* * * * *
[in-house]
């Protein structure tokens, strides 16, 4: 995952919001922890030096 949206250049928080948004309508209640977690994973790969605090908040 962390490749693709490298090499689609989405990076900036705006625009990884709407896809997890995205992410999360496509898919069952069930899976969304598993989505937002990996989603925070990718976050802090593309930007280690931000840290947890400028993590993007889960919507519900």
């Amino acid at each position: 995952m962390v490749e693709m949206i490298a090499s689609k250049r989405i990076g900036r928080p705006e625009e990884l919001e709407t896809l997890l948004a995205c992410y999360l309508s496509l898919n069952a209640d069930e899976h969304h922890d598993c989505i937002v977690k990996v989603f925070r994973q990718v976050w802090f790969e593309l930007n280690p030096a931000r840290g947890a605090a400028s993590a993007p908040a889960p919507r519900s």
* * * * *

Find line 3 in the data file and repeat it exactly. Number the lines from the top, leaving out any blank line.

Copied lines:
């Amino acid at each position: 995952m962390v490749e693709m949206i490298a090499s689609k250049r989405i990076g900036r928080p705006e625009e990884l919001e709407t896809l997890l948004a995205c992410y999360l309508s496509l898919n069952a209640d069930e899976h969304h922890d598993c989505i937002v977690k990996v989603f925070r994973q990718v976050w802090f790969e593309l930007n280690p030096a931000r840290g947890a605090a400028s993590a993007p908040a889960p919507r519900s």